Previously published on Forbes.com.
A senior leader at Microsoft recently shared that, when she first started her career 30 years ago, she didn’t tell her co-workers she was pregnant at the time. It would have been “career-limiting,” she said. And that was just one of the many things she didn’t talk about with her co-workers. “Thank God it’s cool to be authentic at work now,” she offered.
Even so, many leaders and aspiring leaders have been led to believe that if you want to succeed, you have to be political. Being political is the opposite of being authentic. It’s about manipulating situations and, at times, people and managing information to your own advantage. It’s often called “playing the game.” The problem is, acting politically creates guardedness. And when you act politically instead of authentically, you lose the loyalty, commitment, creativity and personal investment of those around you.
Unfortunately, hiding the truth, especially when it may be ugly, is a habit that is deeply ingrained in organizational life — and life in general. Protecting ourselves is learned early. As children, we are told by well-meaning adults not show emotions and to suck it up. Don’t be a cry-baby. Never let them see you sweat.
But here’s the catch. As a leader, if you won’t be open and vulnerable, then neither will your employees or colleagues.
Authenticity creates a work culture where people feel more in tune and connected to their work community and loyal to their organization and its purpose, which helps attract and retain talented people to do their best work. Employees experience being themselves. They don’t have to hide or cover up the differences that make them unique. Differences and diversity are welcome.
As Boute explains, the findings showed that authentic employees had “significantly higher job satisfaction and engagement, greater happiness at work, a stronger sense of community, more inspiration and lower job stress…The more of themselves that people shared with others, the better their workplace experience.”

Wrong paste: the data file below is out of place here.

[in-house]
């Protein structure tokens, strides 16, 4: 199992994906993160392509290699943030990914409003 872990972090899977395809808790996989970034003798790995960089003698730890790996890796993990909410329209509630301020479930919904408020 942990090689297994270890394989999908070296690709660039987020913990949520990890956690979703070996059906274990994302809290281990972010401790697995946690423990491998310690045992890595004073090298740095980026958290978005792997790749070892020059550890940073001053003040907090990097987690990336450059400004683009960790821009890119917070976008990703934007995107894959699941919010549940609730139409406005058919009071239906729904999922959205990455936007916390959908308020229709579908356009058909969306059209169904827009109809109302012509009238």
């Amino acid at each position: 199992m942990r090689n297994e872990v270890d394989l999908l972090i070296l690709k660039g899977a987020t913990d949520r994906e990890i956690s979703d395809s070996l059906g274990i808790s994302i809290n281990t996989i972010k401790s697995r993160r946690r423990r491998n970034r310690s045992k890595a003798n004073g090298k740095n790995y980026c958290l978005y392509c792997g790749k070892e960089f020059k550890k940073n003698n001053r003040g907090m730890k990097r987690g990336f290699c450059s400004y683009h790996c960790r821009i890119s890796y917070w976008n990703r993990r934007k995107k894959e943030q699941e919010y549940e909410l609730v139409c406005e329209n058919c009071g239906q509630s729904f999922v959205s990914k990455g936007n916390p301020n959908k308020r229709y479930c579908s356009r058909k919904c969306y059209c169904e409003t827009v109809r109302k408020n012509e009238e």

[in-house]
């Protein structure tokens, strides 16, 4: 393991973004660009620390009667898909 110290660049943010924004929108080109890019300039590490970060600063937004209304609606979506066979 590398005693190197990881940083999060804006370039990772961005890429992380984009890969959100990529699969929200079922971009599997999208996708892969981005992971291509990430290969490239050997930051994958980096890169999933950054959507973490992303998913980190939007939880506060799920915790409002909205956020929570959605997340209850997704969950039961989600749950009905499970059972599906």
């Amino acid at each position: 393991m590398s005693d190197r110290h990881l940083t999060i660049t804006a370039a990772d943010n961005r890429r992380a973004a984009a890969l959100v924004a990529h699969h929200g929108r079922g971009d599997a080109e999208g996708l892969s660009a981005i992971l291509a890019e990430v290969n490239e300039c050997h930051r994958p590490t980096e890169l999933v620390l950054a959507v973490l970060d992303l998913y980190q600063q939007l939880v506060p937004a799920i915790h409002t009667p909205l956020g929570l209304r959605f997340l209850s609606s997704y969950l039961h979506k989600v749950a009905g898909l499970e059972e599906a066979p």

Considering that highly engaged employees will go the extra mile to strengthen your competitive advantage, being more authentic as a leader is critical. It’s the first step in fostering a culture where employees can be their true selves at work. To get started, here are five ways to be more authentic as a leader at work:
1. Share as much as you can to help your team be prepared for what’s coming next. You’ll get more buy-in by being transparent about why a decision was made, and in a world of Freedom of Information Acts, WikiLeaks and social media, the age of corporate secrets is over anyway. Of course, there are limits to what can be shared in some circumstances. But really look to see if you are limiting communication because you are too busy or too guarded, and consider who needs to know what.
2. Don’t fake listening. The challenge with many managers is that they were trained in “active listening,” which is where you lean in, make eye contact and say “yes” and “uh huh.” But are you really listening? Or is your mind making your to-do list? When my daughter was nine years old, she called this "fake listening." Stop, really listen and share what you’ve heard the other person saying.
3. Surrender your competence. Stop trying to look like you’ve got it all together all the time. Being a leader isn’t about always being polished or perfect.
Because I’m pretty organized, it can sometimes look like I’m “perfect.” But on the inside, I don’t always feel like I have it together at all. As a result, I used to be anxious and fret about all kinds of things. Several years ago, a dear friend challenged me to share with my team more authentically, to talk about the things I was unsure or confused about. I started doing more of this and it was liberating for both me and my team. The dismantling of my “perfection act” gave my team an opening to step up and be proficient in areas where I’m not. What a relief to all of us!
4. Admit mistakes and errors. When you make a mistake, say so. Demonstrate humility. Say, “I’m sorry, I screwed up.” I don't know why this one is such a toughie, but it seems to be. Admitting mistakes will earn you more trust from people, not less.
5. Keep good boundaries. Don’t be careless or overshare. Before you openly share something, think, “WAIT. Why am I talking?” Not everything has to be said, especially at work. Your employees are not your family or your closest friends. Don’t confuse authenticity with blurting things out or having no filter. And above all, don’t use people at work to process your stuff. If you have important issues to talk about and work through, consider hiring a professional.
Think about a leader you’ve respected or the person who had the biggest impact on you personally. Didn’t they reveal who they are a bit more? And didn’t they make it seem possible to be like them? Now’s your chance.